Tuesday, December 05, 2006

Maybe A Better Discussion Could Be Had From “The Little Foxes”.

onight on Christopher Lydon’s usually excellent “Open Source” he and a small group of well spoken people considered the Bush II regime’s Iraq war in terms of Moby-Dick. The assigning of roles from the book to various people in the incumbent regime was generally unsuccessful, I almost hit the radio when one of them suggested Colin Powell as Starbuck. But it was in the attempt itself that the program failed. Moby-Dick is a rather overdrawn presentation of the dilemmas of human existence and our limited and too short consciousness. It is a novel. As a novel it is entirely inappropriate as a vehicle for looking at the Bush II regime’s entirely sordid and thoroughly banal mishmash of a war. Whaling by a ship of isolated, sexually repressed sailors led by a mad man might be a good metaphor for the Bush II adventure, but as reportage not with the glamour of existential despair and futile striving that Melville attached to a rotten and mercenary activity.

When or, since they seem intent on ending the world, if the history of the Bush II regime is written it will be mythologized . Republicans and the Bush Crime Family have the resources to do that, they will need to and it will be insisted on. In fact they are already shaking down large donors for that effort this very week. But for those of us who are interested in what really were the motives of Cheney, Bush, Rumsfeld, Powell, Wolfowitz, Chalabi, Feith, Miller, the entire range of people in government and the media who made this disaster there is one certainty. If we start looking for motives more noble or exculpatory than a quest for power and plunder we will propagate the lies that began this, the greatest crime committed by a modern American President, the kind of evil that ends empires. Those always begin in people telling themselves a tale, one in which what they want turns into what is noble, good and epic. Maybe the problem is that they were brought up on novels. An education based in fiction is a very bad idea. Look where the Homeric fables got it’s audience.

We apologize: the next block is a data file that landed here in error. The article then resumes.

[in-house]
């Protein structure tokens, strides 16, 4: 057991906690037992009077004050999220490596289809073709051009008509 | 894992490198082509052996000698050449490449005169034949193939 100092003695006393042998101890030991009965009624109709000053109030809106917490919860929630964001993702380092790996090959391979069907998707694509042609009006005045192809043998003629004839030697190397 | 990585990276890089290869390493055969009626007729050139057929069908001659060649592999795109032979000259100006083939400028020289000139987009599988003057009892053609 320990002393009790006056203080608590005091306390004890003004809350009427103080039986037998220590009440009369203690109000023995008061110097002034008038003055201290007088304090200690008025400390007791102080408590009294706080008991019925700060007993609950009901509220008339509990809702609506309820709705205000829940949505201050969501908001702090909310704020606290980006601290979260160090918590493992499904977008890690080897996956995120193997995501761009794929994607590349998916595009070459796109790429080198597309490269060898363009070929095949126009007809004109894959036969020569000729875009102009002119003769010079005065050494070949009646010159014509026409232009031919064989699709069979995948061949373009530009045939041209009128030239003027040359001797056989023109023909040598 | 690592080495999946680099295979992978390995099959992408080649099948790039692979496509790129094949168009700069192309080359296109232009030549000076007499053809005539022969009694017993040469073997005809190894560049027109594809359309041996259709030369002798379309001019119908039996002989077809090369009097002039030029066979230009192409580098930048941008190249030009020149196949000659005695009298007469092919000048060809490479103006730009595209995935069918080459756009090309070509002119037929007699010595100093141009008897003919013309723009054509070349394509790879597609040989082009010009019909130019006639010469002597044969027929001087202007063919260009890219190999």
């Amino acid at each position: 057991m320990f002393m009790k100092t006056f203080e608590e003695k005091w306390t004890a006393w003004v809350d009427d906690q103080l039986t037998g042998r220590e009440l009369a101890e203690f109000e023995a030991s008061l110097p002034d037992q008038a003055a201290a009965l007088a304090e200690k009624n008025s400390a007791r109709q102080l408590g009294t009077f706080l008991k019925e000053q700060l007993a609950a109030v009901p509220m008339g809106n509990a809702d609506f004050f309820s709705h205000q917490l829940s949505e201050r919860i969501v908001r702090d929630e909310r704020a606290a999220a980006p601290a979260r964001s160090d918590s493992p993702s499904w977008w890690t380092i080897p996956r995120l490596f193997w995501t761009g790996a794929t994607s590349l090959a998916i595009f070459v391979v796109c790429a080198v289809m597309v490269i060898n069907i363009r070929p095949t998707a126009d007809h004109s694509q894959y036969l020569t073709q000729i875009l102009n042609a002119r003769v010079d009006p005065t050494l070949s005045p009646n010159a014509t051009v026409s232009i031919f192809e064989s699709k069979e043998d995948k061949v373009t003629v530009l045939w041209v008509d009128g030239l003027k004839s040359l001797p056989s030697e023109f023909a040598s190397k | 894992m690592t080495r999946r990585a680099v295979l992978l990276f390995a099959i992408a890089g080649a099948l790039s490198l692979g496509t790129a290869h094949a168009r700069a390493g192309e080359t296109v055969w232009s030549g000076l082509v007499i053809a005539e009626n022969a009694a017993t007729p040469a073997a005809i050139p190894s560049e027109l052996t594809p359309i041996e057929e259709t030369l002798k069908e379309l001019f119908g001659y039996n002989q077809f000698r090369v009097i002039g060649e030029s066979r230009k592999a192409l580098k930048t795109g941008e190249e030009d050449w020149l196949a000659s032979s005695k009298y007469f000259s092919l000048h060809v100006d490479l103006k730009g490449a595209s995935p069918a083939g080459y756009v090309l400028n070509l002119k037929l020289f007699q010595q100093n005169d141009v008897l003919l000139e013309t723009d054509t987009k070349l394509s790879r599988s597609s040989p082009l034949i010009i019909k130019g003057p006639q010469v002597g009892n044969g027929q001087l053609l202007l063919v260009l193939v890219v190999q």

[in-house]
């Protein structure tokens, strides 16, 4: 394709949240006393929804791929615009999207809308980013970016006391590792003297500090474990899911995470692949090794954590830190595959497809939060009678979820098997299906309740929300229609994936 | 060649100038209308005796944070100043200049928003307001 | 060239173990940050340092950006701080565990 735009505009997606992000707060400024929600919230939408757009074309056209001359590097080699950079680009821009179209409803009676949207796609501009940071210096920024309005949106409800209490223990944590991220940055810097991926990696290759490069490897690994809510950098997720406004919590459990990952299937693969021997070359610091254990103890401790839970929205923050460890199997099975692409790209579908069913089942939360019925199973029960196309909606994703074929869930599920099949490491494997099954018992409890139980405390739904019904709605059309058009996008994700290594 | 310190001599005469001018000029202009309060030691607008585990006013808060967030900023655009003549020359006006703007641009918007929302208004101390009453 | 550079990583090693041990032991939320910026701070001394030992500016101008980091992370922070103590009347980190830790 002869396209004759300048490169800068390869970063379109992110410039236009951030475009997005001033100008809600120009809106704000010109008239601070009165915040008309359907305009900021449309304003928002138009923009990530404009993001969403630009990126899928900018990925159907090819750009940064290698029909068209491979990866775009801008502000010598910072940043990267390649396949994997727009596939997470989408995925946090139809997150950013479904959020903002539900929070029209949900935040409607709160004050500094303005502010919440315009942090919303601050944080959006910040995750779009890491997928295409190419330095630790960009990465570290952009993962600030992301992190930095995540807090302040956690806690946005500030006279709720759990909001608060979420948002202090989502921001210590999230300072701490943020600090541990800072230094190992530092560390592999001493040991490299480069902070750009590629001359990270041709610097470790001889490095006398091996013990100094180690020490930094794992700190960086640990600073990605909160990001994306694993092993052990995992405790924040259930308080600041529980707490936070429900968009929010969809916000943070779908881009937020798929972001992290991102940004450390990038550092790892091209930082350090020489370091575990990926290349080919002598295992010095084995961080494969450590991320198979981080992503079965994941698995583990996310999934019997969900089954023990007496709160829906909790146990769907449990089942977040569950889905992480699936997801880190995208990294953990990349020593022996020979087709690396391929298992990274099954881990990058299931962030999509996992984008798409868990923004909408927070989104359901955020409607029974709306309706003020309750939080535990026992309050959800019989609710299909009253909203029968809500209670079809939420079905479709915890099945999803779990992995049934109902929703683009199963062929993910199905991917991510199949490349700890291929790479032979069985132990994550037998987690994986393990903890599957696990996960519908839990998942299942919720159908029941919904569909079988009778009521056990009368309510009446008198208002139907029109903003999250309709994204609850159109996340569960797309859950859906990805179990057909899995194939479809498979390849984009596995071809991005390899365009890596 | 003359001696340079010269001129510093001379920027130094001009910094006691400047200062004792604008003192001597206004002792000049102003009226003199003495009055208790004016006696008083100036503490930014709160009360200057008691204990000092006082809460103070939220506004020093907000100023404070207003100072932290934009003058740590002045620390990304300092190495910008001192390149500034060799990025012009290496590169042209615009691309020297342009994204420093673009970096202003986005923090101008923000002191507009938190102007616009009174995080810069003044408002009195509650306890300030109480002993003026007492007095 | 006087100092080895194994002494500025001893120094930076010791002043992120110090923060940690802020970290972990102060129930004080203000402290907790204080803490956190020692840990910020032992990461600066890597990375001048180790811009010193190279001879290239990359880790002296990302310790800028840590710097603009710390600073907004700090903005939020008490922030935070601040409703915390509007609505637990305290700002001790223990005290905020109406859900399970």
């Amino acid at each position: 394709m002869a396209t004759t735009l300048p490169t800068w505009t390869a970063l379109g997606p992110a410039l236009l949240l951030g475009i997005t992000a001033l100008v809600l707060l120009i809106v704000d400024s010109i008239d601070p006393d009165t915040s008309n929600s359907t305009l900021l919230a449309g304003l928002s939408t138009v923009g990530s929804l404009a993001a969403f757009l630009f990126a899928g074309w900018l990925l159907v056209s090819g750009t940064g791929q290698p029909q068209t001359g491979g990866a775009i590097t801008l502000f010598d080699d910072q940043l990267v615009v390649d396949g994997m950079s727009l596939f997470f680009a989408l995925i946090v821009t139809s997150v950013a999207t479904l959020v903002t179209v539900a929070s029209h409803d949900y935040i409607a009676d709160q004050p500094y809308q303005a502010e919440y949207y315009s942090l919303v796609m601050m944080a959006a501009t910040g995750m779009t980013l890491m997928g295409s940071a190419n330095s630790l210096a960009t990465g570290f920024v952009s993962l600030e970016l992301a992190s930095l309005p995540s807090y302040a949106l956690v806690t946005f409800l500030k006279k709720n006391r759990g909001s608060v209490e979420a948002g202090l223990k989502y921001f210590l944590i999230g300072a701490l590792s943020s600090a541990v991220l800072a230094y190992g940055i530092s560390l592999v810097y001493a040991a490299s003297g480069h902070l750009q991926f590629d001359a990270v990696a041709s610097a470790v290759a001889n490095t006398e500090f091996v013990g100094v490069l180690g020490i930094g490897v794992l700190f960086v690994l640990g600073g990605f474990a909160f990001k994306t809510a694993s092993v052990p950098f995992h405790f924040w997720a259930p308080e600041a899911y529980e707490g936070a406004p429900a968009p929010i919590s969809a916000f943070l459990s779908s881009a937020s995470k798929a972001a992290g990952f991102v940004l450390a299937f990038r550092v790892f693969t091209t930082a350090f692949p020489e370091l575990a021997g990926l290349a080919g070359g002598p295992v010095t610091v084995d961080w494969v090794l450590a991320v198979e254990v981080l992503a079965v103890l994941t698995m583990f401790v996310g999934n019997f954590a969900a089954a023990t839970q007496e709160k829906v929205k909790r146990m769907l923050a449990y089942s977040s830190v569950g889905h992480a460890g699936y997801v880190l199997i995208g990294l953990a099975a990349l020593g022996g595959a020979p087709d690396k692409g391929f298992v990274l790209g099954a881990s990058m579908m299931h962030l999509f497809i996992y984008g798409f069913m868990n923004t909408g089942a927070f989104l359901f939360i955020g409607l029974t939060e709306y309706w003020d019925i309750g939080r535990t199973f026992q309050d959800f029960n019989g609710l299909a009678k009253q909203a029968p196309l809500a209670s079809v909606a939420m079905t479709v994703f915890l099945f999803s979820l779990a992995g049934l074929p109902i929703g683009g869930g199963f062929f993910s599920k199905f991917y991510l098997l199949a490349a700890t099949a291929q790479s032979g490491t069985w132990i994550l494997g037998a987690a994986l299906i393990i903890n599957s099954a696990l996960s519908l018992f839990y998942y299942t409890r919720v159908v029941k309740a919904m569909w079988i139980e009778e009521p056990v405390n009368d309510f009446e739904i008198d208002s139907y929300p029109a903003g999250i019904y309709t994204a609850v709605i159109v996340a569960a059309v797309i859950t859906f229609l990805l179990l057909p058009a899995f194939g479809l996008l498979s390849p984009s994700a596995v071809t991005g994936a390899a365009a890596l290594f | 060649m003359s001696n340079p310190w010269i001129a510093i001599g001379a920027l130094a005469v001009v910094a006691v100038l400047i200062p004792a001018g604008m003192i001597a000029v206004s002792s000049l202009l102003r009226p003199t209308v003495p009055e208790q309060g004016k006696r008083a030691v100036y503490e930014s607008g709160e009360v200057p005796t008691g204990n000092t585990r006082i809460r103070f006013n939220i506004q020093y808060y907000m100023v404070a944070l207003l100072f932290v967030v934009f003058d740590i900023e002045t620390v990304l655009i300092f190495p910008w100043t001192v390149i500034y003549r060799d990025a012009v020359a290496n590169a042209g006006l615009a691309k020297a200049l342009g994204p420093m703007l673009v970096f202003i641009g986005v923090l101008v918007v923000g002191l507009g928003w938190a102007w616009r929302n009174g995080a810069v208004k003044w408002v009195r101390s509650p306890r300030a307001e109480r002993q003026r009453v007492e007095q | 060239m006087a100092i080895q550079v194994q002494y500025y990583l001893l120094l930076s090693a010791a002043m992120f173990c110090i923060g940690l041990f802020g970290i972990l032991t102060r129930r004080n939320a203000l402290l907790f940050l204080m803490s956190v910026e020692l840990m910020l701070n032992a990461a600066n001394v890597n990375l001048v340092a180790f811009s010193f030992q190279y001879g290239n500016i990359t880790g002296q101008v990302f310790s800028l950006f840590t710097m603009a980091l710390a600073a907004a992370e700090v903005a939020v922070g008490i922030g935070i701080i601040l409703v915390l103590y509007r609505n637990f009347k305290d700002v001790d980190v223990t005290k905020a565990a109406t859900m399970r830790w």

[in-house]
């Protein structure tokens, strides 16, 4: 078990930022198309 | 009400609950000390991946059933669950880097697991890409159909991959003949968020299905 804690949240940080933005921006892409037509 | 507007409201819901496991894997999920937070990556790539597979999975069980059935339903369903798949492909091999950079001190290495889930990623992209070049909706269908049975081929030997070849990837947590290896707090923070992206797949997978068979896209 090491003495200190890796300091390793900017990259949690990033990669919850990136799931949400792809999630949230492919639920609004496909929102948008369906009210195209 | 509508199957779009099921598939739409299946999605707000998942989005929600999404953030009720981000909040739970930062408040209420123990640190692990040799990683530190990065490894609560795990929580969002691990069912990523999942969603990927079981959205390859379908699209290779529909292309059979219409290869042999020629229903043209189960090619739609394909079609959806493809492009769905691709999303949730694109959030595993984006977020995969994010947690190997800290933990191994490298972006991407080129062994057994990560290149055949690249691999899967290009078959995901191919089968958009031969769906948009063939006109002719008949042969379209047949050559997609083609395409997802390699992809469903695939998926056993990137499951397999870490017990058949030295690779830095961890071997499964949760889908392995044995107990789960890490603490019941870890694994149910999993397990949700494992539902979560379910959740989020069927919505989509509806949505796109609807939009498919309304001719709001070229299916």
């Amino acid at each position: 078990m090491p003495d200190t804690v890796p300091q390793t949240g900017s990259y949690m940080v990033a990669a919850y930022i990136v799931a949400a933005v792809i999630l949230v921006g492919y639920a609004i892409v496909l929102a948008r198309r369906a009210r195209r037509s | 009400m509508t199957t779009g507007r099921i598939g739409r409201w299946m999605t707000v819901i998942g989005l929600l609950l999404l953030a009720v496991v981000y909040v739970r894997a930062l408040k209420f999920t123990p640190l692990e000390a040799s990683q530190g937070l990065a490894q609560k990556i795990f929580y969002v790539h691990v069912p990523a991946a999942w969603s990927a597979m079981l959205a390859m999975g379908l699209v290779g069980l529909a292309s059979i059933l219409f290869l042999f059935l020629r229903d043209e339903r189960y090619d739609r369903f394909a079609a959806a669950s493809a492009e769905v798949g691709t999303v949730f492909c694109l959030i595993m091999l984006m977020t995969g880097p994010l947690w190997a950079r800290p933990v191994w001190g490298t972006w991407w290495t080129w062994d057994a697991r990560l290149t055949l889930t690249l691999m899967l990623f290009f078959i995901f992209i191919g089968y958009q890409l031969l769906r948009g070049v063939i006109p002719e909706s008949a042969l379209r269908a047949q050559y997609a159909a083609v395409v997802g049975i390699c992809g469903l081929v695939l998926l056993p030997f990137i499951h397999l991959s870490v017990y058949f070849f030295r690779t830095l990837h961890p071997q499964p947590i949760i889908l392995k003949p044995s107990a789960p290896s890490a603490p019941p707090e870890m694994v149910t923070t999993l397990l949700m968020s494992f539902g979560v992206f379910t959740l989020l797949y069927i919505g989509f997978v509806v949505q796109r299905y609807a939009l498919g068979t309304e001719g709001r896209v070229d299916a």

The origins of the Second Bush War were in the desire to get hold of the American government, the richest and most powerful government in the history of the world. It was a desire to use the mechanism of the military to invade Iraq to hand it’s oil concessions over to the Bush family and its associates. To do this invasion, especially with the “streamlined” military that Rumsfeld provided it was impossible to avoid paying large numbers of contractors associated with Cheney and the Bush family. Various other power players also made out. There are no metaphysical considerations that will shed light on the invasion of Iraq, there are no mitigating features of the kind Melville gave his fictional creations. There is nothing in this that is epic or tragic or revelatory in a greater sense. It is a case to study in the field of international criminology. It is entirely banal every way you turn it.

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